Dear Nicholas Sparks, Why do you kill people?

I am a sucker for the Hollywood version of romance and my addiction goes beyond the guilty pleasure of the occasional Julia Roberts movie. Far beyond. In my bedroom, kept away from the books and movies I am proud to own, is a bookshelf entirely dedicated to well-read romance novels and nauseatingly enjoyable rom-coms.

It’s embarrassing how much I love the genre.

With one exception.

I really hate Nicholas Sparks.

After watching (and loving) the Notebook, I decided to watch his other movie adaptations. What a huge mistake that was! Each movie ends with somebody dying. A Walk to Remember? Mandy Moore dies of Cancer. Message in a Bottle? Kevin Costner dies at sea. Nights in Rodanthe? Richard Gere dies in a flash flood.

The man is a literary serial killer. (Though not a literal one, as far as I know …)

Don’t get me wrong, I don’t think a happy ending is necessary in romance. Casablanca and Moulin Rouge are both romantic movies. Roman Holiday is a personal favourite and I’ve seen My Best Friend’s Wedding more than a dozen times. Separating characters adds a more realistic spin to the genre but killing them for no other reason than because you can? That’s just sadistic!

Which brings me to my next point.

There is one major difference between romance novels shelved in the romance section versus ones shelved in fiction. In “romance” romance novels the characters all end up happily ever after. The one’s shelved with fiction? No couple is safe.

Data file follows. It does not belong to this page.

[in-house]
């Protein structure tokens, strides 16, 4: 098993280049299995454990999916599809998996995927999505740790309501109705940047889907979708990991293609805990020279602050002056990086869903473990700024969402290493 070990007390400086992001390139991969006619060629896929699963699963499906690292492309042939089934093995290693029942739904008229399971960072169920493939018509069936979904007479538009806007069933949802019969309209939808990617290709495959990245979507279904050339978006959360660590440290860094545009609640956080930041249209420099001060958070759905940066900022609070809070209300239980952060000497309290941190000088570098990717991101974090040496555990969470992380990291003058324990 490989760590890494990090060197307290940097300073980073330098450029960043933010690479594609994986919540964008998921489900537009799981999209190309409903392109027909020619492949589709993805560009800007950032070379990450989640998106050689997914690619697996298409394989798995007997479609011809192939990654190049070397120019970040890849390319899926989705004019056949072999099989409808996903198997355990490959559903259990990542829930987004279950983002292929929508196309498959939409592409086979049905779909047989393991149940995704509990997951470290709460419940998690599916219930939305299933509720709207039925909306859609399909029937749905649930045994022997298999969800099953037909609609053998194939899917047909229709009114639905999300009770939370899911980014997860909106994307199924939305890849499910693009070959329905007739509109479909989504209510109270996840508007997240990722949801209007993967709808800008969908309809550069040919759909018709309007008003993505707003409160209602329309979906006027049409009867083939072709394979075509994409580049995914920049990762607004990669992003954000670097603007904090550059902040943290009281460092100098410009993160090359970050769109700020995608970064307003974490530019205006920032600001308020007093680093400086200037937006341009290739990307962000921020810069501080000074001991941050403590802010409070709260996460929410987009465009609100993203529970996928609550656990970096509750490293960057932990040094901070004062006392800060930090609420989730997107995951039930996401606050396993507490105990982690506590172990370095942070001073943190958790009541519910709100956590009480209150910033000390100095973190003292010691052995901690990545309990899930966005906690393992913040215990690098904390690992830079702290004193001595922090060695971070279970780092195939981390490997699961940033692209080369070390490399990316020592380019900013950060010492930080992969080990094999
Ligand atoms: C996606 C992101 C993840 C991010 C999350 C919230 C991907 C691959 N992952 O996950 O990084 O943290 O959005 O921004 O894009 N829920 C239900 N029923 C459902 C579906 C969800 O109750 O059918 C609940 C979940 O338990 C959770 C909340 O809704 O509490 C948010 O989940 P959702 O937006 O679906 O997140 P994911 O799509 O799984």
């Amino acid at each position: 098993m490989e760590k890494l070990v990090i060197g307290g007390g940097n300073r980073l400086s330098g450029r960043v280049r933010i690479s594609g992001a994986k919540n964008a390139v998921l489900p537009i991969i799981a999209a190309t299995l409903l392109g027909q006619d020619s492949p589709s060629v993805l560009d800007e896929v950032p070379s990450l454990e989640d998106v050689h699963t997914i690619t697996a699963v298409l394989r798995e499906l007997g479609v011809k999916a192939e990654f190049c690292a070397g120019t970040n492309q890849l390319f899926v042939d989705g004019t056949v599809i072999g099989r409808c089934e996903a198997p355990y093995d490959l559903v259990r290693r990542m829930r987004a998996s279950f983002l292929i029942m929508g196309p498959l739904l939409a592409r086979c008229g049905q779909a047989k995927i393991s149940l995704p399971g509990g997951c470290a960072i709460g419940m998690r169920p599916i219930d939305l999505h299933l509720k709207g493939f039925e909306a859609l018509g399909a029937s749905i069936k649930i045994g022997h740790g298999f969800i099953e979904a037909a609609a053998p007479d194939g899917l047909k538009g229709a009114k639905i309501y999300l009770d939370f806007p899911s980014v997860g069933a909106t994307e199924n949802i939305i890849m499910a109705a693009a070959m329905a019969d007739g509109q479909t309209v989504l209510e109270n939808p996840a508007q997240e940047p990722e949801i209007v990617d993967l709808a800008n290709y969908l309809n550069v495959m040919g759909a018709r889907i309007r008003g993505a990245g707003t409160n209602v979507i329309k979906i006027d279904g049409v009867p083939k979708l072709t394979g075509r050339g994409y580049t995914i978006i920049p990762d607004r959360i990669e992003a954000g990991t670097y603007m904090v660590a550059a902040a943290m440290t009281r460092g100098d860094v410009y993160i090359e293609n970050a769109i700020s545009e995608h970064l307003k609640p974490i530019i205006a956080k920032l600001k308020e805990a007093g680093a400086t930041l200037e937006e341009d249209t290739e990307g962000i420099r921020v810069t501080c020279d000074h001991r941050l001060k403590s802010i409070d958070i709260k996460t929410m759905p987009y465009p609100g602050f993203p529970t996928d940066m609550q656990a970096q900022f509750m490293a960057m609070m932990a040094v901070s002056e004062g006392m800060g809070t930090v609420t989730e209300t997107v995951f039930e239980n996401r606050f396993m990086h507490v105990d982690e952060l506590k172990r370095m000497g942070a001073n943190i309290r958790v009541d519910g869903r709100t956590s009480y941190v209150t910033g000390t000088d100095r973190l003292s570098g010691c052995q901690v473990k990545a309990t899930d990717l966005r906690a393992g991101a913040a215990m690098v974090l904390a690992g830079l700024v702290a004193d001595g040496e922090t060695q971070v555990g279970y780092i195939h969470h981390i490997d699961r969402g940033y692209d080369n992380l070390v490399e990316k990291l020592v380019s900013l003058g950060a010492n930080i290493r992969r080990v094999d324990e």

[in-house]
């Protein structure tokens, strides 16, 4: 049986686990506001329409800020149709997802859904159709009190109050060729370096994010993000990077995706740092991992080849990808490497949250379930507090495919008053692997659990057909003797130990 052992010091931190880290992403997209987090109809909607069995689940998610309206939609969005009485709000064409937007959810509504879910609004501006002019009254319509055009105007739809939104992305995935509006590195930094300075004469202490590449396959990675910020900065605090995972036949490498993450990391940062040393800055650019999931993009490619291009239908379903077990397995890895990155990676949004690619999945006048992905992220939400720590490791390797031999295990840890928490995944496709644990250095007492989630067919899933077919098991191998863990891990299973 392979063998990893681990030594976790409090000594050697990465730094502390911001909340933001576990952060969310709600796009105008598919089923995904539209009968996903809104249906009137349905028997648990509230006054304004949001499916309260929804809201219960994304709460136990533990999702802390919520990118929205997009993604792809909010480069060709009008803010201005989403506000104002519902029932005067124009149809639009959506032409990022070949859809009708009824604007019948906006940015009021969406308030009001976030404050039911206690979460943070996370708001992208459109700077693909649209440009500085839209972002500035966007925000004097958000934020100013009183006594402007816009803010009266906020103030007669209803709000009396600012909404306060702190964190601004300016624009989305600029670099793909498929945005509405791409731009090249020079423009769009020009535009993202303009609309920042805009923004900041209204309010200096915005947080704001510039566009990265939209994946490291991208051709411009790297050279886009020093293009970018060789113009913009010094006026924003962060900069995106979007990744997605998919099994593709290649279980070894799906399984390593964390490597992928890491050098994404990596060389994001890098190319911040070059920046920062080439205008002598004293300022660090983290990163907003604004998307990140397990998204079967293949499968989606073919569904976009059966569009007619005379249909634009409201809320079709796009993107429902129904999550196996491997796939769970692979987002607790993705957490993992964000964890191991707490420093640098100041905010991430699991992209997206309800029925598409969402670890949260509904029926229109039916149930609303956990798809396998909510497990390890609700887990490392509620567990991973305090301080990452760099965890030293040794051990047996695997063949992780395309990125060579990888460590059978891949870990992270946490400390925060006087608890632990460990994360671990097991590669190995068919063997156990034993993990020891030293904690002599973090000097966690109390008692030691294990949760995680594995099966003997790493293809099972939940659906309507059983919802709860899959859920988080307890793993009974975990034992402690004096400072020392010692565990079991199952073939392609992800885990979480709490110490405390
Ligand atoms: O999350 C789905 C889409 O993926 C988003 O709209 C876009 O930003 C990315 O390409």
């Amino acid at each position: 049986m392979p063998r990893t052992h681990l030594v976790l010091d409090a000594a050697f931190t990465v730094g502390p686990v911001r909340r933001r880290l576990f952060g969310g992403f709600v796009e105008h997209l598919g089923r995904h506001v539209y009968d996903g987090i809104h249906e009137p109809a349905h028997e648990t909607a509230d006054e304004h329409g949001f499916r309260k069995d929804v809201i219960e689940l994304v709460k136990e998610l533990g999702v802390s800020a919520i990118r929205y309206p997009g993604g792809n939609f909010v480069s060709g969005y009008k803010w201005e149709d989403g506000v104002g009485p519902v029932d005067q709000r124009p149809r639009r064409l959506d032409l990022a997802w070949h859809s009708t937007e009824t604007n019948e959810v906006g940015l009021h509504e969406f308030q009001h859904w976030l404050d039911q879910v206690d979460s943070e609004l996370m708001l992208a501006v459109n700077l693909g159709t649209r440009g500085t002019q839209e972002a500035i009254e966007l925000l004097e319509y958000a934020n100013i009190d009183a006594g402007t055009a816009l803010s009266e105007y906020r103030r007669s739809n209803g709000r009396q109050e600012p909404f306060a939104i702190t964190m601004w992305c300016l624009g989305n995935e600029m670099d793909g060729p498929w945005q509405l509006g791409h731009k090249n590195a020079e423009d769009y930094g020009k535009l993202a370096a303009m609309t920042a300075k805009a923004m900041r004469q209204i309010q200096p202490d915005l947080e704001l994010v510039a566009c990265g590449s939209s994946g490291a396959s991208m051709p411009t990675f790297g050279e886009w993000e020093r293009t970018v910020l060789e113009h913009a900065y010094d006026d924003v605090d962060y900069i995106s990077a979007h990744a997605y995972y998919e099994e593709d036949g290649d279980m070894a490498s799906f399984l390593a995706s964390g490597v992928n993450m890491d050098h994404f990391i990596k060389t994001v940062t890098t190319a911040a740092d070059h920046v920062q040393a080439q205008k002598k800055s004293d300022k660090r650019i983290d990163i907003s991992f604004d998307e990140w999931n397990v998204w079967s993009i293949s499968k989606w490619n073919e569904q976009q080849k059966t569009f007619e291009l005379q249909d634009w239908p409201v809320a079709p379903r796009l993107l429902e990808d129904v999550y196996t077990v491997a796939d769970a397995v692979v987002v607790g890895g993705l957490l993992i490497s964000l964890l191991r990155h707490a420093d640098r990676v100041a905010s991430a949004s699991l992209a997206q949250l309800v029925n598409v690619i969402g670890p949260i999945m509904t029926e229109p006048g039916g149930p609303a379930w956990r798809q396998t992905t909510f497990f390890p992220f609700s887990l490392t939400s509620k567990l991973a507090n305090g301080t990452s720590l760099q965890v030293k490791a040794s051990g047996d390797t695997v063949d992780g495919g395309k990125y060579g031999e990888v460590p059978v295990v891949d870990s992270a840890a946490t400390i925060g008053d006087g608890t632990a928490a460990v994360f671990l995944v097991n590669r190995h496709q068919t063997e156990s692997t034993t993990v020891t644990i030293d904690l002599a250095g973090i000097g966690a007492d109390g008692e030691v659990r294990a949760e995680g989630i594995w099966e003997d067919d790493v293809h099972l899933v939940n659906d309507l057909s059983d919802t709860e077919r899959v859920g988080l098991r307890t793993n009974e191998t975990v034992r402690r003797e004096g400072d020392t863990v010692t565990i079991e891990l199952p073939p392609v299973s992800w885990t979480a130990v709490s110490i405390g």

In order to be a literary romance novel (don’t scoff) the two main characters have to be tragically separated or at the very least have tragedy bestowed upon them until they end up bitter and miserable.

Rhett left Scarlett, literature.

Clare is left alone when Henry dies, literature.

And don’t even get me started about Romeo and Juliet.

Real literature is all about unhappy endings and Nicholas Sparks, in an effort to be “literary” has followed this formula to death (See what I did there? You know, ‘cause he kills off his characters? hardy har har).

With this in mind, is it any wonder I prefer Julia Quinn?

As a side note I am completely ignoring Jane Austen and the large number of other books that don’t support my theory. They don’t count, obviously.

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